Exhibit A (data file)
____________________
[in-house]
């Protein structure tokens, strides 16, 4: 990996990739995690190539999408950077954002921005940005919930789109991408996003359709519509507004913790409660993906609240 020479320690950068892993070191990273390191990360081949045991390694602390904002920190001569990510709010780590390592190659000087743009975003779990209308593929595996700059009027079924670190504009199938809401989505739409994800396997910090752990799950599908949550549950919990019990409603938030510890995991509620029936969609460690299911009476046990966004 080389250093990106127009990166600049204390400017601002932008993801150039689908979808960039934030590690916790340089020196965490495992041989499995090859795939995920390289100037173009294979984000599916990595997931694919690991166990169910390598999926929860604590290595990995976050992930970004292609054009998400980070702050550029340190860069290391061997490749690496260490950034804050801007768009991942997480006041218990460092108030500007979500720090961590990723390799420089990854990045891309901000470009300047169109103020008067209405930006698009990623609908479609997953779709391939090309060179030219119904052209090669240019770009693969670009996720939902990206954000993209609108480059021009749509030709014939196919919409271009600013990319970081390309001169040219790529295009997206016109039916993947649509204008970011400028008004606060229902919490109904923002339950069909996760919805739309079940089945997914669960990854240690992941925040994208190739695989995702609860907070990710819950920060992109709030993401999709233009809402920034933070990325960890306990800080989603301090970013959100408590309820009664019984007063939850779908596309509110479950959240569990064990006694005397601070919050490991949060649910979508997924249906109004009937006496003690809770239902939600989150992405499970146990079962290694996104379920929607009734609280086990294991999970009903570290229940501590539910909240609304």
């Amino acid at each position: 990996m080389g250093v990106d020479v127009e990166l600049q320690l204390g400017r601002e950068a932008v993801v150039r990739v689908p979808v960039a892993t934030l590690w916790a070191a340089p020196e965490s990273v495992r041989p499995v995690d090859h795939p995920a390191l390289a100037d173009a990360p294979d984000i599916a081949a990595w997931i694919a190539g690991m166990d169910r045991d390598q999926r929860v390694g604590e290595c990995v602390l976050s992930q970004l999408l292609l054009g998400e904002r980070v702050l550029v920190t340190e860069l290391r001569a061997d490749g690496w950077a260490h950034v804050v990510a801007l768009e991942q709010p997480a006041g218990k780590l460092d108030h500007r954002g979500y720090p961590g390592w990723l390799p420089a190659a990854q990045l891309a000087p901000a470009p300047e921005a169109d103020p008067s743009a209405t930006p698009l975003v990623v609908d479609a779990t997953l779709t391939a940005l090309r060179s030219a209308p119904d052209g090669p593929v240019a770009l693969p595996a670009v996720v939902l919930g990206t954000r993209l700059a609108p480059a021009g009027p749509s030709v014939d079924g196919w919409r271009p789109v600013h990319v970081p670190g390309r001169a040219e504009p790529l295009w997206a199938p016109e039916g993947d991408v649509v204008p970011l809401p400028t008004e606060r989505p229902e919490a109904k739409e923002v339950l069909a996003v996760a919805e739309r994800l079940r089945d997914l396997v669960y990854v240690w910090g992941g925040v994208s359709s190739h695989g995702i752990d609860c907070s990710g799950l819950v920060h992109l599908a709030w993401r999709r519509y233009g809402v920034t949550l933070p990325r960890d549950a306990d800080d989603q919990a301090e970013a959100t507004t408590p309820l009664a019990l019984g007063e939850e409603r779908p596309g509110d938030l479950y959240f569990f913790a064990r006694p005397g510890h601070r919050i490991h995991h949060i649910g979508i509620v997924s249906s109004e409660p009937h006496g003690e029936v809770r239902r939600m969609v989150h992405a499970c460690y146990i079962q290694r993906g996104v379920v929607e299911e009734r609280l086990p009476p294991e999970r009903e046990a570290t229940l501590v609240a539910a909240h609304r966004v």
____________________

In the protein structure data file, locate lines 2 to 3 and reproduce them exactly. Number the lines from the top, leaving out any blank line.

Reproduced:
């Protein structure tokens, strides 16, 4: 990996990739995690190539999408950077954002921005940005919930789109991408996003359709519509507004913790409660993906609240 020479320690950068892993070191990273390191990360081949045991390694602390904002920190001569990510709010780590390592190659000087743009975003779990209308593929595996700059009027079924670190504009199938809401989505739409994800396997910090752990799950599908949550549950919990019990409603938030510890995991509620029936969609460690299911009476046990966004 080389250093990106127009990166600049204390400017601002932008993801150039689908979808960039934030590690916790340089020196965490495992041989499995090859795939995920390289100037173009294979984000599916990595997931694919690991166990169910390598999926929860604590290595990995976050992930970004292609054009998400980070702050550029340190860069290391061997490749690496260490950034804050801007768009991942997480006041218990460092108030500007979500720090961590990723390799420089990854990045891309901000470009300047169109103020008067209405930006698009990623609908479609997953779709391939090309060179030219119904052209090669240019770009693969670009996720939902990206954000993209609108480059021009749509030709014939196919919409271009600013990319970081390309001169040219790529295009997206016109039916993947649509204008970011400028008004606060229902919490109904923002339950069909996760919805739309079940089945997914669960990854240690992941925040994208190739695989995702609860907070990710819950920060992109709030993401999709233009809402920034933070990325960890306990800080989603301090970013959100408590309820009664019984007063939850779908596309509110479950959240569990064990006694005397601070919050490991949060649910979508997924249906109004009937006496003690809770239902939600989150992405499970146990079962290694996104379920929607009734609280086990294991999970009903570290229940501590539910909240609304």
């Amino acid at each position: 990996m080389g250093v990106d020479v127009e990166l600049q320690l204390g400017r601002e950068a932008v993801v150039r990739v689908p979808v960039a892993t934030l590690w916790a070191a340089p020196e965490s990273v495992r041989p499995v995690d090859h795939p995920a390191l390289a100037d173009a990360p294979d984000i599916a081949a990595w997931i694919a190539g690991m166990d169910r045991d390598q999926r929860v390694g604590e290595c990995v602390l976050s992930q970004l999408l292609l054009g998400e904002r980070v702050l550029v920190t340190e860069l290391r001569a061997d490749g690496w950077a260490h950034v804050v990510a801007l768009e991942q709010p997480a006041g218990k780590l460092d108030h500007r954002g979500y720090p961590g390592w990723l390799p420089a190659a990854q990045l891309a000087p901000a470009p300047e921005a169109d103020p008067s743009a209405t930006p698009l975003v990623v609908d479609a779990t997953l779709t391939a940005l090309r060179s030219a209308p119904d052209g090669p593929v240019a770009l693969p595996a670009v996720v939902l919930g990206t954000r993209l700059a609108p480059a021009g009027p749509s030709v014939d079924g196919w919409r271009p789109v600013h990319v970081p670190g390309r001169a040219e504009p790529l295009w997206a199938p016109e039916g993947d991408v649509v204008p970011l809401p400028t008004e606060r989505p229902e919490a109904k739409e923002v339950l069909a996003v996760a919805e739309r994800l079940r089945d997914l396997v669960y990854v240690w910090g992941g925040v994208s359709s190739h695989g995702i752990d609860c907070s990710g799950l819950v920060h992109l599908a709030w993401r999709r519509y233009g809402v920034t949550l933070p990325r960890d549950a306990d800080d989603q919990a301090e970013a959100t507004t408590p309820l009664a019990l019984g007063e939850e409603r779908p596309g509110d938030l479950y959240f569990f913790a064990r006694p005397g510890h601070r919050i490991h995991h949060i649910g979508i509620v997924s249906s109004e409660p009937h006496g003690e029936v809770r239902r939600m969609v989150h992405a499970c460690y146990i079962q290694r993906g996104v379920v929607e299911e009734r609280l086990p009476p294991e999970r009903e046990a570290t229940l501590v609240a539910a909240h609304r966004v």